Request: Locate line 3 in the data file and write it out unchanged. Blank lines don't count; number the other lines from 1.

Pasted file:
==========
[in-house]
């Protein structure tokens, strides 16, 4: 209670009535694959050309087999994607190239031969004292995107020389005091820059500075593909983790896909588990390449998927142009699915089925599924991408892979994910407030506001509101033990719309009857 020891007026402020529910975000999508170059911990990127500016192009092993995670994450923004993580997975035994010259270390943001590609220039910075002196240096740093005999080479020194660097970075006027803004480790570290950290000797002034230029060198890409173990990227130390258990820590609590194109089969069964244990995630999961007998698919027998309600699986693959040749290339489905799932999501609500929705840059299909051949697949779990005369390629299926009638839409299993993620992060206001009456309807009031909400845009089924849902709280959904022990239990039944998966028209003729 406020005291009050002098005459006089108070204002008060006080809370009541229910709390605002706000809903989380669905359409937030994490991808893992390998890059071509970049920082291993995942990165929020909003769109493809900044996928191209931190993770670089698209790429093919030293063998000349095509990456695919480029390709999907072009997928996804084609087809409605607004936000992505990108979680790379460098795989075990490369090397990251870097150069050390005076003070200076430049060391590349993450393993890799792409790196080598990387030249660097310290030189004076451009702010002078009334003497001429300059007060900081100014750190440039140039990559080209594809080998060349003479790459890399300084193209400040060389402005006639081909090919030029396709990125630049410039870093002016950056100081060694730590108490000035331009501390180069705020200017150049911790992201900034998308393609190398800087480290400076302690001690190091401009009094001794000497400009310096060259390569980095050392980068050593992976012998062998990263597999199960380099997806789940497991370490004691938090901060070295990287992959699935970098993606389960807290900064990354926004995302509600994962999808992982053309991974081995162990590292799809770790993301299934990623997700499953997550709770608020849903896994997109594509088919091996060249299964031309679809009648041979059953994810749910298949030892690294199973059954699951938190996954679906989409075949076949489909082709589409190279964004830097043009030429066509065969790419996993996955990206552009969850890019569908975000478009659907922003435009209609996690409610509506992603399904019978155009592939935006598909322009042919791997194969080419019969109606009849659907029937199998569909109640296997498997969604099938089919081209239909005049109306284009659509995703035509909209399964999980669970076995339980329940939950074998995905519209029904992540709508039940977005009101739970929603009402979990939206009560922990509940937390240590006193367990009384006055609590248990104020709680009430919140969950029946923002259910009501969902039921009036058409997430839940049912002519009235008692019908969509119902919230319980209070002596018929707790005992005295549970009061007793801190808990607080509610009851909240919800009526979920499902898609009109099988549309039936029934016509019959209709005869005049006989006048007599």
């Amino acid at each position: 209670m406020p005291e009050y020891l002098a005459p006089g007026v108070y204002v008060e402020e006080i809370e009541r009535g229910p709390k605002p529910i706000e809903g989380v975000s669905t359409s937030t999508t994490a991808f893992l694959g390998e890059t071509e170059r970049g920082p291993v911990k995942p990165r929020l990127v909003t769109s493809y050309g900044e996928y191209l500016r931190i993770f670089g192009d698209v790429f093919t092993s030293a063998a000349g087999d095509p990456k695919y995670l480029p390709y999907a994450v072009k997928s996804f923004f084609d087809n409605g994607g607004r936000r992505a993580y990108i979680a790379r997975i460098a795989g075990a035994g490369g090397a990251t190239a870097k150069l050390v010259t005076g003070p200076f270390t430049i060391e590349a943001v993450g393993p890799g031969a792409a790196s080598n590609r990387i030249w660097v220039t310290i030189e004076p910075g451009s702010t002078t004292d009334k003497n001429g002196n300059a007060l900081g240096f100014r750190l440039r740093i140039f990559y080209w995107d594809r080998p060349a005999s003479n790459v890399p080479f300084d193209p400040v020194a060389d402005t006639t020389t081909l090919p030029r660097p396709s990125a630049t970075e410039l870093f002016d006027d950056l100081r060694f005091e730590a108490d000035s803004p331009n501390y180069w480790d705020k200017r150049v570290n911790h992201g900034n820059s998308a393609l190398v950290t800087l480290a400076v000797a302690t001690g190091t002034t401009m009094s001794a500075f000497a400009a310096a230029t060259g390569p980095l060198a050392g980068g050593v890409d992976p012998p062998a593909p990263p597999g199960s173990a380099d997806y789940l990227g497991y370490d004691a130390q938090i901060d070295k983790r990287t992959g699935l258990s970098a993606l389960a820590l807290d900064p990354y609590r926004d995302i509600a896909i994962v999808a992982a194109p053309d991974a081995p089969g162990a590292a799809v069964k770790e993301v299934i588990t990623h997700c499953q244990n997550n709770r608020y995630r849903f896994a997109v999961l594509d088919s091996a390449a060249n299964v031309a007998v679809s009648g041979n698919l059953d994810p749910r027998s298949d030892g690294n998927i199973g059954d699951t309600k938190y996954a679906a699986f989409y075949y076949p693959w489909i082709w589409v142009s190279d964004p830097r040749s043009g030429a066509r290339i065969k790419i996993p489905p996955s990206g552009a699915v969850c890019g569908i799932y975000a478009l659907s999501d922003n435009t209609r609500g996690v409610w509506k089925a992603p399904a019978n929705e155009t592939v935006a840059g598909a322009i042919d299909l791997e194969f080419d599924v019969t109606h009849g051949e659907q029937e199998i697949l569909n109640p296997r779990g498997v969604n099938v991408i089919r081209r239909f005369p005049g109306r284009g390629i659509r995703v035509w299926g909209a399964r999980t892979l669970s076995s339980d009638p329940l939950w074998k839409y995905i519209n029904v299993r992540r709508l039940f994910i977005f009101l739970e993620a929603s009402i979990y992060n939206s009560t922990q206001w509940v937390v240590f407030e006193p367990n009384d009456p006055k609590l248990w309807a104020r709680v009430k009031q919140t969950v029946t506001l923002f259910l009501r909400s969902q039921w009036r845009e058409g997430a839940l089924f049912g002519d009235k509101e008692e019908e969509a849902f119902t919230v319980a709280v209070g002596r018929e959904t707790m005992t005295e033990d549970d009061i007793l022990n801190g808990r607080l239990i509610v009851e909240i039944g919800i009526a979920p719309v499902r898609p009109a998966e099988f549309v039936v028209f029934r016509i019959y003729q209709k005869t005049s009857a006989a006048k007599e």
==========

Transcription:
């Amino acid at each position: 209670m406020p005291e009050y020891l002098a005459p006089g007026v108070y204002v008060e402020e006080i809370e009541r009535g229910p709390k605002p529910i706000e809903g989380v975000s669905t359409s937030t999508t994490a991808f893992l694959g390998e890059t071509e170059r970049g920082p291993v911990k995942p990165r929020l990127v909003t769109s493809y050309g900044e996928y191209l500016r931190i993770f670089g192009d698209v790429f093919t092993s030293a063998a000349g087999d095509p990456k695919y995670l480029p390709y999907a994450v072009k997928s996804f923004f084609d087809n409605g994607g607004r936000r992505a993580y990108i979680a790379r997975i460098a795989g075990a035994g490369g090397a990251t190239a870097k150069l050390v010259t005076g003070p200076f270390t430049i060391e590349a943001v993450g393993p890799g031969a792409a790196s080598n590609r990387i030249w660097v220039t310290i030189e004076p910075g451009s702010t002078t004292d009334k003497n001429g002196n300059a007060l900081g240096f100014r750190l440039r740093i140039f990559y080209w995107d594809r080998p060349a005999s003479n790459v890399p080479f300084d193209p400040v020194a060389d402005t006639t020389t081909l090919p030029r660097p396709s990125a630049t970075e410039l870093f002016d006027d950056l100081r060694f005091e730590a108490d000035s803004p331009n501390y180069w480790d705020k200017r150049v570290n911790h992201g900034n820059s998308a393609l190398v950290t800087l480290a400076v000797a302690t001690g190091t002034t401009m009094s001794a500075f000497a400009a310096a230029t060259g390569p980095l060198a050392g980068g050593v890409d992976p012998p062998a593909p990263p597999g199960s173990a380099d997806y789940l990227g497991y370490d004691a130390q938090i901060d070295k983790r990287t992959g699935l258990s970098a993606l389960a820590l807290d900064p990354y609590r926004d995302i509600a896909i994962v999808a992982a194109p053309d991974a081995p089969g162990a590292a799809v069964k770790e993301v299934i588990t990623h997700c499953q244990n997550n709770r608020y995630r849903f896994a997109v999961l594509d088919s091996a390449a060249n299964v031309a007998v679809s009648g041979n698919l059953d994810p749910r027998s298949d030892g690294n998927i199973g059954d699951t309600k938190y996954a679906a699986f989409y075949y076949p693959w489909i082709w589409v142009s190279d964004p830097r040749s043009g030429a066509r290339i065969k790419i996993p489905p996955s990206g552009a699915v969850c890019g569908i799932y975000a478009l659907s999501d922003n435009t209609r609500g996690v409610w509506k089925a992603p399904a019978n929705e155009t592939v935006a840059g598909a322009i042919d299909l791997e194969f080419d599924v019969t109606h009849g051949e659907q029937e199998i697949l569909n109640p296997r779990g498997v969604n099938v991408i089919r081209r239909f005369p005049g109306r284009g390629i659509r995703v035509w299926g909209a399964r999980t892979l669970s076995s339980d009638p329940l939950w074998k839409y995905i519209n029904v299993r992540r709508l039940f994910i977005f009101l739970e993620a929603s009402i979990y992060n939206s009560t922990q206001w509940v937390v240590f407030e006193p367990n009384d009456p006055k609590l248990w309807a104020r709680v009430k009031q919140t969950v029946t506001l923002f259910l009501r909400s969902q039921w009036r845009e058409g997430a839940l089924f049912g002519d009235k509101e008692e019908e969509a849902f119902t919230v319980a709280v209070g002596r018929e959904t707790m005992t005295e033990d549970d009061i007793l022990n801190g808990r607080l239990i509610v009851e909240i039944g919800i009526a979920p719309v499902r898609p009109a998966e099988f549309v039936v028209f029934r016509i019959y003729q209709k005869t005049s009857a006989a006048k007599e």